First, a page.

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I have an MSI package I maintain with Installshield 2012 Pro.

The package was created a few years again and requires periodic maintenance as new versions of the application is installs are released by our development team. This MSI has been used in many locations, on many machines without issue.

At one customer location, they've install about 20 copies of the application on 20 machines. Each machine is built exactly the same. Periodically, for an unknown reason registry entries relating to that application go missing. Not all of them, a select one or two... the same entries always go missing.

We so far have failed to track the exact root cause, however one of our support engineers noticed the MSI repair dialogue appearing when they opened the application shortcut. Following this, the registry entries went missing.

On each instance of the registry entries going missing we have removed the MSI from the c:\Windows\Installer directory. On machines we've made this change too, the registry changes so far have not disappeared again.

This leads me to think the MSI is somehow removing the selected registry entries during the repair, but I don't understand how.

  • There are at least 50 registry entries under the same key as the entries that get removed. (these are created by the application not the installer)
  • The MSI package doesn't insert any keys at all during install
  • There are no custom actions at all
  • I only have one key file set in the whole MSI, and this is for a component installed in Windows\system32
  • None of the shortcuts are 'Advertised'

There appears to be a clear link between removing the MSI from the Installer directory and no further occurrences, but I fail to see what in my MSI could cause specific registry keys to disappear.

I realize the exact reason this this is subjective to my MSI or the customers systems, so as generally as possible I ask:

  • Why would Windows launch the MSI repair function, considering the above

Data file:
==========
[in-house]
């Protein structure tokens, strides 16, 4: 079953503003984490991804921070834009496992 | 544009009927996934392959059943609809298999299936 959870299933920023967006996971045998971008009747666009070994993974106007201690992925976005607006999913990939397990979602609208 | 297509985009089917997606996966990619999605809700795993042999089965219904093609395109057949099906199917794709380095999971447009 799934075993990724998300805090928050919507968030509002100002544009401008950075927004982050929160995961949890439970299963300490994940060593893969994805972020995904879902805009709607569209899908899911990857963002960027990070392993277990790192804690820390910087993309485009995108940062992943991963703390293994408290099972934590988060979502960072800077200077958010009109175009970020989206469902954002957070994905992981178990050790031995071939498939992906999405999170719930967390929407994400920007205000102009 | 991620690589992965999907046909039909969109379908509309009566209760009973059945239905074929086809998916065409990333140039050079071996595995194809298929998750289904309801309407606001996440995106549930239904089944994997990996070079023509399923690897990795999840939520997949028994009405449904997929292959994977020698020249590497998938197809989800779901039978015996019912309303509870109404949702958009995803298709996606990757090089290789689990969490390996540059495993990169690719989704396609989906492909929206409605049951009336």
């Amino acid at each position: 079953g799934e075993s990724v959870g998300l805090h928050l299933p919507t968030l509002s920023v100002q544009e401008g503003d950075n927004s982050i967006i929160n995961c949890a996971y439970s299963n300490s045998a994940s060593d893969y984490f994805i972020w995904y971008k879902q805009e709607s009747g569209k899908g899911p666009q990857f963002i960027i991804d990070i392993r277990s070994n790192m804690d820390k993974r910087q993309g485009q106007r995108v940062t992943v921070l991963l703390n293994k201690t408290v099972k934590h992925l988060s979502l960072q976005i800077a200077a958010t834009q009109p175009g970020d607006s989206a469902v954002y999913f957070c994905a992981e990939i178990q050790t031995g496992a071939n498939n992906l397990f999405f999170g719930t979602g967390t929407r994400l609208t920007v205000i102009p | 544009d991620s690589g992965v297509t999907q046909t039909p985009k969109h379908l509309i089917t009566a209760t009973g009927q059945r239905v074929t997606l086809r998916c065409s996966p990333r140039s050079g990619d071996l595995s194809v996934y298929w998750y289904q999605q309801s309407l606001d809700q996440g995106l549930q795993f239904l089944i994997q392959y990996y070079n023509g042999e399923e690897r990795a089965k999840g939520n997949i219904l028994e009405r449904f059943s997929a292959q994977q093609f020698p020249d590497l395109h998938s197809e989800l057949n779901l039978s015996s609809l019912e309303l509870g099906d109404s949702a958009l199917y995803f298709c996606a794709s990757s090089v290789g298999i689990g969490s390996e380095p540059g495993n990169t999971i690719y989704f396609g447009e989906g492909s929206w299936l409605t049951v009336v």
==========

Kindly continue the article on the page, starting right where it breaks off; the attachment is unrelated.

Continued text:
• Can an MSI alter the registry, considering the above
  • Is there anyway post installation of an MSI to disable the auto repair function for this MSI?
  • How should I alter the MSI to ensure auto repair doesn't occur?


share|improve this question
When you say go "missing" do the registry values and keys get deleted or does the data of the registry value get set to null / empty? – Christopher Painter Sep 21 '12 at 1:08
@ChristopherPainter the values get deleted, the keys themselves remain. – Damo Sep 24 '12 at 10:49
I need to be sure we are using the same terminology. If you have a value SOMEVALUE that is of type RegSZ with data SOMEDATA ... does SOMEDATA become NULL or does SOMEVALUE actually get removed completely? – Christopher Painter Sep 24 '12 at 11:24
Sorry. SOMEDATA is empty / NULL, SOMEVALUE remains in the registry. – Damo Sep 26 '12 at 11:53
Are you using a [PROPERTY] in the registry table for setting SOMEDATA with SOMEVALUE? – Christopher Painter Sep 26 '12 at 12:18
up vote 0 down vote accepted

Start by proving whether the auto repair is related to your product. Check the application event logs for the component id that caused Windows Installer to kick off the auto repair. Then, if it's part of your installer, figure out why.

It seems unlikely that your MSI would alter the registry. Although you do not specifically say there are no RemoveRegistry table entries, it's hard to imagine any snuck in accidentally.

There are only bad ways to disable auto repair (some global, some involving not registering your installer). Avoid them.

First figure out what's wrong. Then figure out how to fix it. For instance if in step 1 you determine the component triggering auto repair is part of your install, perhaps set the logging policy on a machine where this occurs so you can get a verbose MSI log.

share|improve this answer
Thanks, I've discovered that a folder is getting removed (root cause unknown, discovered via event logs thanks for the tip) which is triggering the repair. Now we know the trigger of the repair I've tested it locally here and the repair does not alter the registry. Today we'll try on a customers unit and see if this triggers another process of some sort which does remove the registry. – Damo Sep 26 '12 at 12:05

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